Abstract: We propose a general definition of composition operator on Markov Decision Processes with rewards (MDPs) and identify a well behaved class of operators, called safe, that are guaranteed to be non-extensive w.r.t. the bisimilarity pseudometrics of Ferns et al., which measure behavioral similarities between MDPs. For MDPs built using safe/non-extensive operators, we present the first method that exploits the structure of the system for (exactly) computing the bisimilarity distance on MDPs. Experimental results show significant improvements upon the non-compositional technique.
Karl Bringmann. Bringing Order to Special Cases of Klee's Measure Problem
Abstract: Klee's Measure Problem (KMP) asks for the volume of the union of n axis-aligned boxes in d-space. Omitting logarithmic factors, the best algorithm has runtime O*(n^{d/2}) [Overmars,Yap'91]. There are faster algorithms known for several special cases: Cube-KMP (where all boxes are cubes), Unitcube-KMP (where all boxes are cubes of equal side length), Hypervolume (where all boxes share a vertex), and k-Grounded (where the projection onto the first k dimensions is a Hypervolume instance).

In this paper we bring some order to these special cases by providing reductions among them. In addition to the trivial inclusions, we establish Hypervolume as the easiest of these special cases, and show that the runtimes of Unitcube-KMP and Cube-KMP are polynomially related.
More importantly, we show that any algorithm for one of the special cases with runtime T(n,d) implies an algorithm for the general case with runtime T(n,2d), yielding the first non-trivial relation between KMP and its special cases. This allows to transfer W[1]-hardness of KMP to all special cases, proving that no n^{o(d)} algorithm exists for any of the special cases assuming the Exponential Time Hypothesis. Furthermore, assuming that there is no "improved" algorithm for the general case of KMP (no algorithm with runtime O(n^{d/2 - eps})) this reduction shows that there is no algorithm with runtime O(n^{(d-1)/4 - eps}) for any of the special cases. Under the same assumption we show a tight lower bound for a recent algorithm for 2-Grounded [Yildiz,Suri'12].
Robert Ganian, Friedrich Slivovsky and Stefan Szeider. Meta-Kernelization with Structural Parameters
Abstract: Meta-kernelization theorems are general results that provide polynomial kernels for large classes of parameterized problems. The known meta-kernelization theorems, in particular the results of Bodlaender et al. (FOCS'09) and of Fomin et al. (FOCS'10), apply to optimization problems parameterized by solution size. We present meta-kernelization theorems that use a structural parameters of the input and not the solution size. Let C be a graph class. We define the C-cover number of a graph to be a the smallest number of modules the vertex set can be partitioned into such that each module induces a subgraph that belongs to the class C.
We show that each graph problem that can be expressed in Monadic Second Order (MSO) logic has a polynomial kernel with a linear number of vertices when parameterized by the C-cover number for any fixed class C of bounded rank-width (or equivalently, of bounded clique-width, or bounded Boolean width). Many graph problems such as Independent Dominating Set, c-Coloring, and c-Domatic Number are covered by this meta-kernelization result.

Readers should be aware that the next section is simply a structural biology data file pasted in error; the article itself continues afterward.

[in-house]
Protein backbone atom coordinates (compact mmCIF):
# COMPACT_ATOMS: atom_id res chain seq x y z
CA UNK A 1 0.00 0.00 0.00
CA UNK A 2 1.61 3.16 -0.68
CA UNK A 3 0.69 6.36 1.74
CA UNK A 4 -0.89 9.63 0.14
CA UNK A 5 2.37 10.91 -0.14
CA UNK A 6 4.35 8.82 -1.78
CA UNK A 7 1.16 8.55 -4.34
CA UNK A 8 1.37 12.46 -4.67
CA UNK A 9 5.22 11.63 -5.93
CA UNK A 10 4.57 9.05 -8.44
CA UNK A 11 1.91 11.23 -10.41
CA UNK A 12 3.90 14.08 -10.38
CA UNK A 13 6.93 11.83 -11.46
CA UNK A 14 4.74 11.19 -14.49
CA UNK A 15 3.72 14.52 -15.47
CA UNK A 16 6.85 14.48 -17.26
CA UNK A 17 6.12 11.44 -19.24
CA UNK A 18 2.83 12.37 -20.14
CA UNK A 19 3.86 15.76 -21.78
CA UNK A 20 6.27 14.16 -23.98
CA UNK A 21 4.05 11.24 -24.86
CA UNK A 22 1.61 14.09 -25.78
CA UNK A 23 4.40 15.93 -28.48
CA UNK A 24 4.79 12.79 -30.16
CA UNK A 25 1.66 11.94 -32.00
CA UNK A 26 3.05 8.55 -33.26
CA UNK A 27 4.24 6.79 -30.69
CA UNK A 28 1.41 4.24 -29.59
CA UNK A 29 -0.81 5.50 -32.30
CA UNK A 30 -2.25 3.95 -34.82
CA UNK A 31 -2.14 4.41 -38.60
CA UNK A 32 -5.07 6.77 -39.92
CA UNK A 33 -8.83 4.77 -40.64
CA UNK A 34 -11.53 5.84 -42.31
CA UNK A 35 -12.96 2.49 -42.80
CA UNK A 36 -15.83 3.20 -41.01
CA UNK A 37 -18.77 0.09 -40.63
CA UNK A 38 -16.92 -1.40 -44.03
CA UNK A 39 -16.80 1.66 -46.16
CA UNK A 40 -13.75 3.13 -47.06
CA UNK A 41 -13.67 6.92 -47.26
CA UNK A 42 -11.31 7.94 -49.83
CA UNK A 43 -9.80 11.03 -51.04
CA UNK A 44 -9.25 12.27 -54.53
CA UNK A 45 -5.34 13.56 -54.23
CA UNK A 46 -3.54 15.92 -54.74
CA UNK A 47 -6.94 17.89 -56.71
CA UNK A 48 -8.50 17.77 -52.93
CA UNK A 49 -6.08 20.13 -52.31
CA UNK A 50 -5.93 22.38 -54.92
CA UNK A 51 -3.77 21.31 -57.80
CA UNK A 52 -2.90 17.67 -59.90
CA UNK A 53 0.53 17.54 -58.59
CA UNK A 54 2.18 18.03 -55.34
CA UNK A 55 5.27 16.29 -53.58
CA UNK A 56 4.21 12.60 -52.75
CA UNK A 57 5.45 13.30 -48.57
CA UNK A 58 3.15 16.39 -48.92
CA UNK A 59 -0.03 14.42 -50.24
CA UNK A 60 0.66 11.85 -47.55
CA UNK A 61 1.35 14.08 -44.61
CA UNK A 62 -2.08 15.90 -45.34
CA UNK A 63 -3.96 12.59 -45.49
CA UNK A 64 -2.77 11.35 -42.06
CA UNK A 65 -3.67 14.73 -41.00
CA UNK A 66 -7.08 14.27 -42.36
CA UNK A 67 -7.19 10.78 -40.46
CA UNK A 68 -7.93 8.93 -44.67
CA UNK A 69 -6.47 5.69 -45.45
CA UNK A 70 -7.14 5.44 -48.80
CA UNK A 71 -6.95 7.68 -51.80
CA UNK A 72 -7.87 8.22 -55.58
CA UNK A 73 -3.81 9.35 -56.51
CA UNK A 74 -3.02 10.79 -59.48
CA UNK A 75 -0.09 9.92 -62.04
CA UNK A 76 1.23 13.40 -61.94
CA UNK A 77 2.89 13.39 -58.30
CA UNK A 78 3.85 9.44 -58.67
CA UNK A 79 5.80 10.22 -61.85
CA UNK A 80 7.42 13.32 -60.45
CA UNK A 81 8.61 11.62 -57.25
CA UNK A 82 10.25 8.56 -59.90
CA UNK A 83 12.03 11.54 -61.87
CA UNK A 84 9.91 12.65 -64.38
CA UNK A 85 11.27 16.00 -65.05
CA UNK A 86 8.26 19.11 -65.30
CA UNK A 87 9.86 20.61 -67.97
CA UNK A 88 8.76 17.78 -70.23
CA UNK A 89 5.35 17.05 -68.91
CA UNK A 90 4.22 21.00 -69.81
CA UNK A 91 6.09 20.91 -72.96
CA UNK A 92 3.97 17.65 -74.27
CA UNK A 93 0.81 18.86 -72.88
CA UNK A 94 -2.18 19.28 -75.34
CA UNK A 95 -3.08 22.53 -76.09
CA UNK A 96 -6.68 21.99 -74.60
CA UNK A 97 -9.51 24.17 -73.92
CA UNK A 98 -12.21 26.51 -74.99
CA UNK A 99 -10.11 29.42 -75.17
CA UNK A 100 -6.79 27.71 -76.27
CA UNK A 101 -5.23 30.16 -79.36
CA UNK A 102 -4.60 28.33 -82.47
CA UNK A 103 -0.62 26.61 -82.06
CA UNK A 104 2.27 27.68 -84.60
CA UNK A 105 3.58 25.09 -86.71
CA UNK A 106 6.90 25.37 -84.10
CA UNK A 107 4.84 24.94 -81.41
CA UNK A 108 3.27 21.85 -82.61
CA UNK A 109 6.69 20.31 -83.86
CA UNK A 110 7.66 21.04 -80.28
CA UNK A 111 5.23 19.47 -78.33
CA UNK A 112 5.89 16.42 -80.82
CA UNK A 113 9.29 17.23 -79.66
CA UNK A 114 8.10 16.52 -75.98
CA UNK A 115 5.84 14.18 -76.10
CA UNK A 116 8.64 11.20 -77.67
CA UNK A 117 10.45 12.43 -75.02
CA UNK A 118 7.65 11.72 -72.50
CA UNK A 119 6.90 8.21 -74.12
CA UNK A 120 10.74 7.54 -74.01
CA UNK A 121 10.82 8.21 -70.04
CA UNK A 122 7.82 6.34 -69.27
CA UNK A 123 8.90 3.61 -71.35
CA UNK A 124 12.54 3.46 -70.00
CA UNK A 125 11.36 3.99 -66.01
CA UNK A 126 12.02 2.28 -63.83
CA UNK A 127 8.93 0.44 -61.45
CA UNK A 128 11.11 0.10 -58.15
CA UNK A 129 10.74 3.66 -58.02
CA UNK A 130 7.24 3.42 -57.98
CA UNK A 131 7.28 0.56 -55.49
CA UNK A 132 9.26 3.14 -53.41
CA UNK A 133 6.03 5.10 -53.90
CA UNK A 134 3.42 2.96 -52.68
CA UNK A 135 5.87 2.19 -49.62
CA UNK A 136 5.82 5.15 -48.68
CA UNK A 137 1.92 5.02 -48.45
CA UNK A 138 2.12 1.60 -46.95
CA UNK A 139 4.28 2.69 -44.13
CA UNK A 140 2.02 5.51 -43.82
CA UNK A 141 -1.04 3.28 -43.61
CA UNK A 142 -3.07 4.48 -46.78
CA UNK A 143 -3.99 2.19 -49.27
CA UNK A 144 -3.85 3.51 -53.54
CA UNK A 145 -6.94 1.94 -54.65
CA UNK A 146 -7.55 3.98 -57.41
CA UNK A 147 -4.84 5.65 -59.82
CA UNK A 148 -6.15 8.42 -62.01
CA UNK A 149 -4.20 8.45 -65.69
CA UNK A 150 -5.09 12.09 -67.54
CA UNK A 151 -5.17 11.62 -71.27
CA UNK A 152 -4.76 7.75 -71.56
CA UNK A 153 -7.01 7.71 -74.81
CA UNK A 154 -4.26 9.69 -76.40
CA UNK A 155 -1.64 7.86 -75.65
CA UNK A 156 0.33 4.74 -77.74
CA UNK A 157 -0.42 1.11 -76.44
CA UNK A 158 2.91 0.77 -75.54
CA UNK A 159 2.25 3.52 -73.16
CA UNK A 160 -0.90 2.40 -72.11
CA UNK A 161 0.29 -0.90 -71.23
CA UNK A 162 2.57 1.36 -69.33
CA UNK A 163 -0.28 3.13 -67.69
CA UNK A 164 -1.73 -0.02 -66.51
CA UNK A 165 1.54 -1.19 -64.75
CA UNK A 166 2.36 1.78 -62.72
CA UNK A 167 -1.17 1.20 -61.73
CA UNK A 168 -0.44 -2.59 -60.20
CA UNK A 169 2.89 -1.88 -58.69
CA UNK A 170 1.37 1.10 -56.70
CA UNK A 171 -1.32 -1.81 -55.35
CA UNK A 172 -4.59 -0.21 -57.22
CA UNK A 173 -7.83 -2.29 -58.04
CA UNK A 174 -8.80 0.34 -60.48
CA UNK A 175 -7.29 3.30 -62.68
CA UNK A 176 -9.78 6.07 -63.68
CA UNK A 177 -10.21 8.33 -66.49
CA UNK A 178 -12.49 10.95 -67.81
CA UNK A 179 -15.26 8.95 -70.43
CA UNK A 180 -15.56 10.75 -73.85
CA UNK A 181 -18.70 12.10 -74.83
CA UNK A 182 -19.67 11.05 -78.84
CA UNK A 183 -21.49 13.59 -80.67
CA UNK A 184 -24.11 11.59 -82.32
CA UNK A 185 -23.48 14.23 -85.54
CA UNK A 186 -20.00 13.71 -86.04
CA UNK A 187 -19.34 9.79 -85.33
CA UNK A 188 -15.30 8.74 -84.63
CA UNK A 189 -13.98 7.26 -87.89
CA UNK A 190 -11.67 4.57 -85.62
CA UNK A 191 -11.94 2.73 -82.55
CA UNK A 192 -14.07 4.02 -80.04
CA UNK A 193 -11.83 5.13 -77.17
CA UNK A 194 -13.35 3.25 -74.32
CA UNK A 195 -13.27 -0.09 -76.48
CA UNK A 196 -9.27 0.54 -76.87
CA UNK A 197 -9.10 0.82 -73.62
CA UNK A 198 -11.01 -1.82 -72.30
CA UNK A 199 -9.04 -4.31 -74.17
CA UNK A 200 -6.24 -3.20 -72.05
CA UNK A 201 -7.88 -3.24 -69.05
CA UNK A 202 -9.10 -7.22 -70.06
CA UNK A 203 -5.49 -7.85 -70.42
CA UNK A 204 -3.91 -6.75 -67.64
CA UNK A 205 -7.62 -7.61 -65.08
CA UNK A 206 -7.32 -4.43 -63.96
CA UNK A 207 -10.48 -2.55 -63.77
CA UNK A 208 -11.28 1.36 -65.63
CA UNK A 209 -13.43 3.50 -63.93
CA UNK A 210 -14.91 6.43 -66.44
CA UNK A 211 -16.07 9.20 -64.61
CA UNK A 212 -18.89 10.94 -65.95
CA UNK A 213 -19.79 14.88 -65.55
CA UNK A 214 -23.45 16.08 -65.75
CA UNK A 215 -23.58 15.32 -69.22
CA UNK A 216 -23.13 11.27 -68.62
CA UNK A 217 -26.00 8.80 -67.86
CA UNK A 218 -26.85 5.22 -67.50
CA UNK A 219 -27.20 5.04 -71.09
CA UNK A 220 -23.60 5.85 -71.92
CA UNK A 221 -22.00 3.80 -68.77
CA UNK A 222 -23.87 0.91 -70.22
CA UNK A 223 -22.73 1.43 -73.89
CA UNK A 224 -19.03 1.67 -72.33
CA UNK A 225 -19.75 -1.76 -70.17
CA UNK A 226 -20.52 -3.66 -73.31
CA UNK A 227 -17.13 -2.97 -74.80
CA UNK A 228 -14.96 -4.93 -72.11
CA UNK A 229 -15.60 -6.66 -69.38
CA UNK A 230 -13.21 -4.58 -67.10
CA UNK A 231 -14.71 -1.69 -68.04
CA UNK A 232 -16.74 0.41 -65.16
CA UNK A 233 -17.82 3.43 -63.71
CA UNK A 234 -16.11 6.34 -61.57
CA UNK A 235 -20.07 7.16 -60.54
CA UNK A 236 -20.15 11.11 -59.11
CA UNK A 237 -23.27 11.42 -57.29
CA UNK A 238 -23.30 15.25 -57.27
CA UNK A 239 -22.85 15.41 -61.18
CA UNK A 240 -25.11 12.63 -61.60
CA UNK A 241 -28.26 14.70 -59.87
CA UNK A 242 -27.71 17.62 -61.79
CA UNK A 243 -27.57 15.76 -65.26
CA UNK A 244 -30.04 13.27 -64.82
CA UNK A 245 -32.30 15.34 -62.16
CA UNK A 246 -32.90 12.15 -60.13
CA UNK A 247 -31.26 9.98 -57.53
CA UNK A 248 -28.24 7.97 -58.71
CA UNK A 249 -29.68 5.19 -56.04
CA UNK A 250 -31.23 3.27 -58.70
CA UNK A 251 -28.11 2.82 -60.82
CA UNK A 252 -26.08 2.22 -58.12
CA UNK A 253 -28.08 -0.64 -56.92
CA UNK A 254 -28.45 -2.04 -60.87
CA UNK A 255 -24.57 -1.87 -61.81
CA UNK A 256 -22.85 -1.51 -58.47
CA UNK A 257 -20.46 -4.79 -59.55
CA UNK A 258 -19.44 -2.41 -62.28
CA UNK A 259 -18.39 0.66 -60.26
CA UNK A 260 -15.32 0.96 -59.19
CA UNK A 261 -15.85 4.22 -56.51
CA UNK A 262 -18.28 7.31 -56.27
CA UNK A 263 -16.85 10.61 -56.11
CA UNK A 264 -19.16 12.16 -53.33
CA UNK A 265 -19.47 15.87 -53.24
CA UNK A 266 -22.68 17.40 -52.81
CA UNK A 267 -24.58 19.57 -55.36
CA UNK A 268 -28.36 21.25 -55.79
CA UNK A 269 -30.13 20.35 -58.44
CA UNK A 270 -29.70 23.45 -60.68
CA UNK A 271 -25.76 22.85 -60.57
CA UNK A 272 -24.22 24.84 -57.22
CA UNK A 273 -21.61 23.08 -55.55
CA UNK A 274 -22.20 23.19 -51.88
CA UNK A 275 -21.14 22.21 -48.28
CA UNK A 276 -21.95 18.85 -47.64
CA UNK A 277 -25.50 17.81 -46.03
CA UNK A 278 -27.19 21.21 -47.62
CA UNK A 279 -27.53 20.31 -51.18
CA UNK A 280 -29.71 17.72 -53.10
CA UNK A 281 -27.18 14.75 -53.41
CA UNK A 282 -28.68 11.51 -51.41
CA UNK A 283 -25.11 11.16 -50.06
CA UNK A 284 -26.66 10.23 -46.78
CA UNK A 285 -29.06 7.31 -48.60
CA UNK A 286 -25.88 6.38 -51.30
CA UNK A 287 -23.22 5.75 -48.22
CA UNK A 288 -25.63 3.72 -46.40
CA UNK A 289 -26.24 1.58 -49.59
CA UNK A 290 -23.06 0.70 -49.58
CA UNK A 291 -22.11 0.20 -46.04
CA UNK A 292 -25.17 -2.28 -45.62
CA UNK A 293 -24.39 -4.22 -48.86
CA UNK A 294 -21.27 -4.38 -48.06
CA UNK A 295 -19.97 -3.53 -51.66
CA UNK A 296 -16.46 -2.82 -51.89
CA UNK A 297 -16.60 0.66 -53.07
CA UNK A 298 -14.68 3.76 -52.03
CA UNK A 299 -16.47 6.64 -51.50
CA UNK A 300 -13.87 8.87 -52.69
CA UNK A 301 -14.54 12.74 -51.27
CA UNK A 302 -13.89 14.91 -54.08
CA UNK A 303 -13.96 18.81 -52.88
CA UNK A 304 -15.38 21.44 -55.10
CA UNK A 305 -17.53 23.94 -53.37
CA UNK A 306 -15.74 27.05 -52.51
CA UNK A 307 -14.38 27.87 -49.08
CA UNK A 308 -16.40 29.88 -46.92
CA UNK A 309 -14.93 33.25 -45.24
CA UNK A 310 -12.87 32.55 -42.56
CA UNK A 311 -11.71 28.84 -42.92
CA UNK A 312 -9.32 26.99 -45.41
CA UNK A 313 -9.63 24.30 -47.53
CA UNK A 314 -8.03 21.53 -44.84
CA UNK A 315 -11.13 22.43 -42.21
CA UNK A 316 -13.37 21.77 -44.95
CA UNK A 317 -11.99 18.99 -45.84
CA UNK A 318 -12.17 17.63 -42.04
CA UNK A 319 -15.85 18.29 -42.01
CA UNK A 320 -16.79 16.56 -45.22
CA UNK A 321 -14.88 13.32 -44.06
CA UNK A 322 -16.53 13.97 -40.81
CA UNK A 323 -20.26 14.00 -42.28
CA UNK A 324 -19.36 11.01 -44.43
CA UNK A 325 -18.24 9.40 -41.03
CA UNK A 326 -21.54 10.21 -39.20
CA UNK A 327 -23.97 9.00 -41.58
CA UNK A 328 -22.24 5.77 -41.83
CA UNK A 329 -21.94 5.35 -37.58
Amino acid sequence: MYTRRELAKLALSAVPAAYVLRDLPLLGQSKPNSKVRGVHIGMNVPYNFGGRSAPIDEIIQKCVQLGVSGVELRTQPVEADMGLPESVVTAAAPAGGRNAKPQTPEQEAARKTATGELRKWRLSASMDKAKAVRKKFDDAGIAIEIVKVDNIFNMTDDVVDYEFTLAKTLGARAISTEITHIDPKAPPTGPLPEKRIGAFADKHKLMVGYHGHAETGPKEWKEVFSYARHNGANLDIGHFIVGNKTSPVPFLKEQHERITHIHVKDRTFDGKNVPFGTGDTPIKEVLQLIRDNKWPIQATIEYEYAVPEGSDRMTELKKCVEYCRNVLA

Our second result applies to MSO expressible optimization problems, such as Minimum Vertex Cover, Minimum Dominating Set, and Maximum Clique. We show that these Problems admit a polynomial annotated kernel with a linear number of vertices.
Wojciech Czerwinski, Petr Jancar, Martin Kot and Zdenek Sawa. Complexity of Checking Bisimilarity between Sequential and Parallel Processes
Abstract: Decidability of bisimilarity for Process Algebra (PA) processes, arising by
mixing sequential and parallel composition, is a long-standing open
problem. The known results for subclasses contain the decidability of
bisimilarity between basic sequential (i.e. BPA) processes and basic
parallel processes (BPP). Here we revisit this subcase and derive an
exponential-time upper bound. Moreover, we show that the problem if a
given basic parallel process is inherently sequential, i.e. bisimilar
with an unspecified BPA process, is PSPACE-complete.
Alexander Rabinovich. An Unusual Temporal Logic
Abstract: Kamp's theorem states that
the temporal logic with modalities Until and Since has the same expressive power as the First-Order Monadic
Logic of Order (FOMLO) over Real and Natural time
flows. Kamp notes that
there are expressions which deserve to be regarded as tense operators but are not representable within FOMLO.
The words `mostly' and `usually' are examples of such expressions. We propose a formalization of `usually' as a generalized Mostowski quantifier
and prove an analog of Kamp's theorem.
Andrew Goldberg, Ilya Razenshteyn and Ruslan Savchenko. Separating Hierarchical and General Hub Labelings
Abstract: In the context of distance oracles, a labeling algorithm computes vertex labels during preprocessing. An s; t query computes the corresponding distance from the labels of s and t only, without looking at the input graph. Hub labels is a class of labels that has been extensively studied. Performance of the hub label query depends on the label size. Hierarchical labels are a natural special kind of hub labels. These labels are related to other problems and can be computed more efficiently. This brings up a natural question of the quality of hierarchical labels. We show that there is a gap: optimal hierarchical labels can be polynomially bigger than the general hub labels. To prove this result, we give tight upper and lower bounds on the size of hierarchical and general labels for hypercubes.